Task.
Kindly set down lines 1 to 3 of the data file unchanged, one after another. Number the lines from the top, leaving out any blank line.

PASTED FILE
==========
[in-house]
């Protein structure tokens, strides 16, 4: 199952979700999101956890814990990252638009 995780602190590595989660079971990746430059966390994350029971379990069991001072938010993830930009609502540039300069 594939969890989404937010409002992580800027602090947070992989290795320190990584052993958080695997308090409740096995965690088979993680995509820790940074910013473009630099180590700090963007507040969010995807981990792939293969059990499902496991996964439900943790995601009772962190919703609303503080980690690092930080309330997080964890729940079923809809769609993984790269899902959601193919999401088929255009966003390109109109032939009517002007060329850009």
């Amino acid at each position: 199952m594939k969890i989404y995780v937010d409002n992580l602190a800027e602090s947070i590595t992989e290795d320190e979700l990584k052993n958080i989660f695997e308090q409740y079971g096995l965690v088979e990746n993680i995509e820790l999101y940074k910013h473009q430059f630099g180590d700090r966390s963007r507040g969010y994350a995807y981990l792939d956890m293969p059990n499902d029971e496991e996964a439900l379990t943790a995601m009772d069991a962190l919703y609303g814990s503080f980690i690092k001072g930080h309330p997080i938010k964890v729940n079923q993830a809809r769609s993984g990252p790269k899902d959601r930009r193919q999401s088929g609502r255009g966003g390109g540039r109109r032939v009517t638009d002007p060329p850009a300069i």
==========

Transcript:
[in-house]
């Protein structure tokens, strides 16, 4: 199952979700999101956890814990990252638009 995780602190590595989660079971990746430059966390994350029971379990069991001072938010993830930009609502540039300069 594939969890989404937010409002992580800027602090947070992989290795320190990584052993958080695997308090409740096995965690088979993680995509820790940074910013473009630099180590700090963007507040969010995807981990792939293969059990499902496991996964439900943790995601009772962190919703609303503080980690690092930080309330997080964890729940079923809809769609993984790269899902959601193919999401088929255009966003390109109109032939009517002007060329850009």
């Amino acid at each position: 199952m594939k969890i989404y995780v937010d409002n992580l602190a800027e602090s947070i590595t992989e290795d320190e979700l990584k052993n958080i989660f695997e308090q409740y079971g096995l965690v088979e990746n993680i995509e820790l999101y940074k910013h473009q430059f630099g180590d700090r966390s963007r507040g969010y994350a995807y981990l792939d956890m293969p059990n499902d029971e496991e996964a439900l379990t943790a995601m009772d069991a962190l919703y609303g814990s503080f980690i690092k001072g930080h309330p997080i938010k964890v729940n079923q993830a809809r769609s993984g990252p790269k899902d959601r930009r193919q999401s088929g609502r255009g966003g390109g540039r109109r032939v009517t638009d002007p060329p850009a300069i």